Starshine's Pages


My first experience with the Halo series was Halo 3 in 2007, when I first got my Xbox 360 for Christmas. It was my first experience of online multiplayer on a console. Although online multiplayer was possible on the previous generation of consoles (most notibly the Dreamcast and Original Xbox), the Seventh generation was the start of a new norm. Halo 3 made me excited to experience this for the first time. I remember watching the "Believe" ad for the first time before getting my Xbox 360 and being so excited to dive into this new era of console gaming. I remember experiencing the campaign for the first time going through Sierra 117 and marveling at my first introduction to seventh generation console graphics. I also loved the dark gloomy style of Halo 3: ODST that came out after and it was interesting playing as a human character that wasn't a spartan.

When I try to recall my earliest memory of the online multiplayer, one map in perticular springs to mind: Snowbound. I can see myself holding the Needler, going into one of the bases through those plasma shield doors. There was a section of the map (which you can see to the left of the image below) with a huge empty snowy landscape that you can run towards to try and escape the map but would always be shot down by the turrets that guard it. I remember wondering if it was theoreticly possible to escape their fire and run to the snow hills in the distance. It made the landscape feel so real and huge.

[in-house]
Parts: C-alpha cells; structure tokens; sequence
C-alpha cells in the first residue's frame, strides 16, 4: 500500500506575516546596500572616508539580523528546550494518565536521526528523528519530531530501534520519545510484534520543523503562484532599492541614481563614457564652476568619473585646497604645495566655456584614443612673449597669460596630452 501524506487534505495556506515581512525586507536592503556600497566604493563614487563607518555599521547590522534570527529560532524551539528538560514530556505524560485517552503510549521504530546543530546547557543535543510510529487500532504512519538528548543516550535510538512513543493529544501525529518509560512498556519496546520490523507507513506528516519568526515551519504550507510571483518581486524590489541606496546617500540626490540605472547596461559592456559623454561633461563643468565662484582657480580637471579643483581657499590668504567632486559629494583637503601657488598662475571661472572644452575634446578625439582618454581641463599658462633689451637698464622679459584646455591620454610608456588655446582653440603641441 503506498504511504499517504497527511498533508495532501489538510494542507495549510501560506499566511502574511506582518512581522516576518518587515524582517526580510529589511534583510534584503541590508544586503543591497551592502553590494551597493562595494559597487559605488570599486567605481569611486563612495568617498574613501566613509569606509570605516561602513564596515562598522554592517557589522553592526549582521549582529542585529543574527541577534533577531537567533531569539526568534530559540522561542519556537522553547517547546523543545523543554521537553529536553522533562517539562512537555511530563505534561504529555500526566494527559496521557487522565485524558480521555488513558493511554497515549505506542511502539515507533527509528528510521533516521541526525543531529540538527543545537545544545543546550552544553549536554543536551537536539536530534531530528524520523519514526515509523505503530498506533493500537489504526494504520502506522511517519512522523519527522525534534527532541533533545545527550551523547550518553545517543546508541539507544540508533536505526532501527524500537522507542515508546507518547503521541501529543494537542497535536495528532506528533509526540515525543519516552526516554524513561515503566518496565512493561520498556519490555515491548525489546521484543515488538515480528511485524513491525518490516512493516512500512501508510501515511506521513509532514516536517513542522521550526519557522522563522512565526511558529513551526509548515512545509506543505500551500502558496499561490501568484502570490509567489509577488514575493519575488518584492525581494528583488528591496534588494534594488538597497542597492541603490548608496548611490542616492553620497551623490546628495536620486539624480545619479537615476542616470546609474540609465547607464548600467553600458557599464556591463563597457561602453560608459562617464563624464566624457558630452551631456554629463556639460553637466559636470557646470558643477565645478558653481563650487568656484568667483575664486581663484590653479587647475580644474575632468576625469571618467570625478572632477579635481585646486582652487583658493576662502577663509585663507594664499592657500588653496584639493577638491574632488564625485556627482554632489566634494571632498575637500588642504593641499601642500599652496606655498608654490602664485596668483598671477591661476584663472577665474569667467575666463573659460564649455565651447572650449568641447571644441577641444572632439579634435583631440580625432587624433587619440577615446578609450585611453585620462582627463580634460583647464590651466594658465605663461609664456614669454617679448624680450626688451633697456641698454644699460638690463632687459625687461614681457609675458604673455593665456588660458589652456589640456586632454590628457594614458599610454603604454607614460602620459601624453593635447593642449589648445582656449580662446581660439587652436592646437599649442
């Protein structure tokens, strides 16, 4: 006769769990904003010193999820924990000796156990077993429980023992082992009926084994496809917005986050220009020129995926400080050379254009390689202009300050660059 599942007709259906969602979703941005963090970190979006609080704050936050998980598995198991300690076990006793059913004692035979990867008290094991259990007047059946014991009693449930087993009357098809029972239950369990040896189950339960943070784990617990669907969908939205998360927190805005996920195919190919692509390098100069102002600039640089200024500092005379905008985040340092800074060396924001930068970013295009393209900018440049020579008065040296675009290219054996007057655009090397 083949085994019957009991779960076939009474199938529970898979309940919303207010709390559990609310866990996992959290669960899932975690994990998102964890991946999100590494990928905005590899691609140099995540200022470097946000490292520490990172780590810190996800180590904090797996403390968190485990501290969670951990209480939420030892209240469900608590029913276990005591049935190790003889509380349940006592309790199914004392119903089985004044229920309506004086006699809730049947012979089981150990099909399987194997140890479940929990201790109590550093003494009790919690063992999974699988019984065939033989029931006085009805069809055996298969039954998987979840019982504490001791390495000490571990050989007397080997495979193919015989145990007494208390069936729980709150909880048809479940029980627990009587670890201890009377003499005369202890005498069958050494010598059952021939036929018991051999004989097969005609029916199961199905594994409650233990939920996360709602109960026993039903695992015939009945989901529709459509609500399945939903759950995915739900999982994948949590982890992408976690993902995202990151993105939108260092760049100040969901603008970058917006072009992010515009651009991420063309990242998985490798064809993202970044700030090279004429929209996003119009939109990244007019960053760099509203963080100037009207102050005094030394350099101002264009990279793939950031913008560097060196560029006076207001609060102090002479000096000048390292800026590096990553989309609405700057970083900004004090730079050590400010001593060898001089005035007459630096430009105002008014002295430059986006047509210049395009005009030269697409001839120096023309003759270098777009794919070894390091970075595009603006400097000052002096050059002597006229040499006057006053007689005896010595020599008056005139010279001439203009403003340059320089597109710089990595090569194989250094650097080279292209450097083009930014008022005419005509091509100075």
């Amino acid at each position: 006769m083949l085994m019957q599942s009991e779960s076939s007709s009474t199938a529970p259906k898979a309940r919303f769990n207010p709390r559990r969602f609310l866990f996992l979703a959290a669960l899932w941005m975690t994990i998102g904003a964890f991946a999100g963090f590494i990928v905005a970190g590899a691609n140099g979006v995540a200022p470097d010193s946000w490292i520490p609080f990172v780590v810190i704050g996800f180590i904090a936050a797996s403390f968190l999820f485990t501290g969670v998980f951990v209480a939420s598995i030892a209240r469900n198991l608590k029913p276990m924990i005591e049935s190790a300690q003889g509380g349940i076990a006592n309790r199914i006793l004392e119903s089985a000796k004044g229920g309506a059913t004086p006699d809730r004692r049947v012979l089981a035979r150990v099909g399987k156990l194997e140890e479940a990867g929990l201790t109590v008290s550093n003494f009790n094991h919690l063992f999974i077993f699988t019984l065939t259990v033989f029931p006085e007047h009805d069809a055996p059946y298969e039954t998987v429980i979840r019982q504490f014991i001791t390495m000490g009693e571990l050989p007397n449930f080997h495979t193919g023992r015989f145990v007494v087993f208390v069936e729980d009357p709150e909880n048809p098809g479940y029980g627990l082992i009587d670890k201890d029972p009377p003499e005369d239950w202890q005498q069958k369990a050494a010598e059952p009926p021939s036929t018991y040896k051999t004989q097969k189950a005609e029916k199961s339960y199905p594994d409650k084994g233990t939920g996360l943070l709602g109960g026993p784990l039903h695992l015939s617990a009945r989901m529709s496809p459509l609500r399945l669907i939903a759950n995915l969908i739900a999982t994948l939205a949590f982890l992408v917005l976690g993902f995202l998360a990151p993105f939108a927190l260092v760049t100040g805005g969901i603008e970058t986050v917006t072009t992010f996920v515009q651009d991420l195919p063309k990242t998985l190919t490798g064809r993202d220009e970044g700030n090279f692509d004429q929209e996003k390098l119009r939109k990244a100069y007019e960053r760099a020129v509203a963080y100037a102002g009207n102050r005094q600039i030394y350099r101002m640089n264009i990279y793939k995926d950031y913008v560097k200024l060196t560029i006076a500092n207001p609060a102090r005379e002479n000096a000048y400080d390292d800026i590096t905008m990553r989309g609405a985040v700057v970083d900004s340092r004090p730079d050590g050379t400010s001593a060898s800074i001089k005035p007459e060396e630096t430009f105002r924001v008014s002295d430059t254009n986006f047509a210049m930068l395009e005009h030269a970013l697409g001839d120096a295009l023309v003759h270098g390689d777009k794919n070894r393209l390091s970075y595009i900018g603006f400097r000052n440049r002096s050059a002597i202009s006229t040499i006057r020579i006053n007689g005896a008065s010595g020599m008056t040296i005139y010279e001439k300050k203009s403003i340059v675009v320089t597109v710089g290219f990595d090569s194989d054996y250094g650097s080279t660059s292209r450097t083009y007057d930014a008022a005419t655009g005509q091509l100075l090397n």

If you've ever played a game online on Xbox Live you'll know what a nightmare voice chat could be. On paper, the idea of voice chat is to "communicate with your team", but in practice it was a mess of typical pre-teens screaming and swearing at you and saying something derogatory about your mother, people who weren't even talking but still had their mic plugged in so you get to hear their fucking parot or dog barking, clanging plates in the background or their parents arguing. You always had that one stoner in the lobby who would just play music directly into the fucking microphone. Needless to say, you had to use the mute function quite liberally or just turn it off entirely because you'd rarely get anyone saying anything of value. I was never interested in getting an Xbox One and I haven't played Xbox Live in years so I have no idea if it's still like this in 2019 but I imagine it is, in fact I wouldn't be surprised if it's worse.

The last thing you see before having your ears assaulted.